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Toxic Contamination Remains Widespread In the Chesapeake Bay

Wednesday, January 23rd, 2013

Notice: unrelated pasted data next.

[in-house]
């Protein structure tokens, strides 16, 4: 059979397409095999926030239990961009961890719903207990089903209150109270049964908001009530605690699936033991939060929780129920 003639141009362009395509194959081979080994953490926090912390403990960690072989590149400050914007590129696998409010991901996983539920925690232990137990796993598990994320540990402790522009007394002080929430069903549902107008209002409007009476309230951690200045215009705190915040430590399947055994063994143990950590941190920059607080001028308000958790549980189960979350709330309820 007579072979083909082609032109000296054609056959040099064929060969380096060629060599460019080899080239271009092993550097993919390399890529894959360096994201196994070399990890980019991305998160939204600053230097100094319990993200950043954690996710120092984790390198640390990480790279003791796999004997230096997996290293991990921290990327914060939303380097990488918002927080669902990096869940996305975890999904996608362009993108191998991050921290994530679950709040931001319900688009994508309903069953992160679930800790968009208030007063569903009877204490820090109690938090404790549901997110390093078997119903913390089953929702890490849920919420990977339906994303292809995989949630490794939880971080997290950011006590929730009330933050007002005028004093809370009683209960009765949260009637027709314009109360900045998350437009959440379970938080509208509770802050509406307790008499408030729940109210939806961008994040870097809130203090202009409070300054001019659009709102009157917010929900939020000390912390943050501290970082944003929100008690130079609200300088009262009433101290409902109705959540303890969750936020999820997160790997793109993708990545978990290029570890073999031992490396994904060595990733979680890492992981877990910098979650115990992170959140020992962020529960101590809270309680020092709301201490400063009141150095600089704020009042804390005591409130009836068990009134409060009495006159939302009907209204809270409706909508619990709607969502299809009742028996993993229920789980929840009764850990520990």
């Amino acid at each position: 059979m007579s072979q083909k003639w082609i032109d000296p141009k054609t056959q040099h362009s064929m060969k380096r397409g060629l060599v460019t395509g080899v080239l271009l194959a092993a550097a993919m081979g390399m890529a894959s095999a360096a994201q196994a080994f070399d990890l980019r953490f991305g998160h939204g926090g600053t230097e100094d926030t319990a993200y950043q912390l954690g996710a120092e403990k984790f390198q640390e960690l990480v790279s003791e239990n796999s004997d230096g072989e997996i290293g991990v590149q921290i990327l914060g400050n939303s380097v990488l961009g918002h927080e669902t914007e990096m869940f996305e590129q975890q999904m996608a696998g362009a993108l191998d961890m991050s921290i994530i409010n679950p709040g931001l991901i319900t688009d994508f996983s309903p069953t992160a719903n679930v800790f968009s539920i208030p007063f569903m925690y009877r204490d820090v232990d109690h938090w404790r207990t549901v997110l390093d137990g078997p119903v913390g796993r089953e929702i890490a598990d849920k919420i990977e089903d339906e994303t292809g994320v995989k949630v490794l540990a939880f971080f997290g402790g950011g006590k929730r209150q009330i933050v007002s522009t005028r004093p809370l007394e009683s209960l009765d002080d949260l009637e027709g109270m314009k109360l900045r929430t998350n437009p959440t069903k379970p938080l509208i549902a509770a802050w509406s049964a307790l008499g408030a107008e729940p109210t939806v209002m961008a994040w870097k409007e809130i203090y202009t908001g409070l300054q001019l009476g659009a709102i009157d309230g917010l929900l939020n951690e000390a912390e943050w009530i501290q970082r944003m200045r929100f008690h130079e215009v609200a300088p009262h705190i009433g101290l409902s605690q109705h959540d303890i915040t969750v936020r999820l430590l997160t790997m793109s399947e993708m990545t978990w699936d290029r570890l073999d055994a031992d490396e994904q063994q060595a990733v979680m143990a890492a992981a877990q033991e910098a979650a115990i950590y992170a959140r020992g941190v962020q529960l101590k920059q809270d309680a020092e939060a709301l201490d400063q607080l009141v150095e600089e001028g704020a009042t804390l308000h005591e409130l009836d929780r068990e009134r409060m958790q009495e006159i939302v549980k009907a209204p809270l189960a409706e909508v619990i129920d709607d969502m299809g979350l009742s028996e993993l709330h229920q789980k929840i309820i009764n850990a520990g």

(Beyond Pesticides, January 23, 2013) A new federal report finds toxic contamination remains widespread in the Chesapeake Bay, with severe impacts in some places, which health and environmental advocates say lends support to their push in Maryland for legislative action on pesticides and other hazardous chemicals. In spite of some cleanup, the health of the Bay has not significantly improved. The report, “Technical Report on Toxic Contaminants in the Chesapeake Bay and its Watershed: Extent and Severity of Occurrence and Potential Biological Effects” is based on a review of integrated water-quality assessment reports from the jurisdictions in the Bay watershed (Delaware, Maryland, New York, Pennsylvania, Virginia, West Virginia, and Washington, D.C.), Federal and State reports, and articles in scientific journals. It notes that nearly three-fourths of the Bay’s tidal waters are “fully or partially impaired” by toxic chemicals, with people warned to limit fish consumption from certain areas. Contamination is severe in a handful of “hot spots” around the Bay, including Baltimore’s harbor, largely a legacy of past industrial and shipping activity. Previous reports have called on federal, state and local government to accelerate research into what threats chemical contamination may pose to the Bay, and to step up efforts […]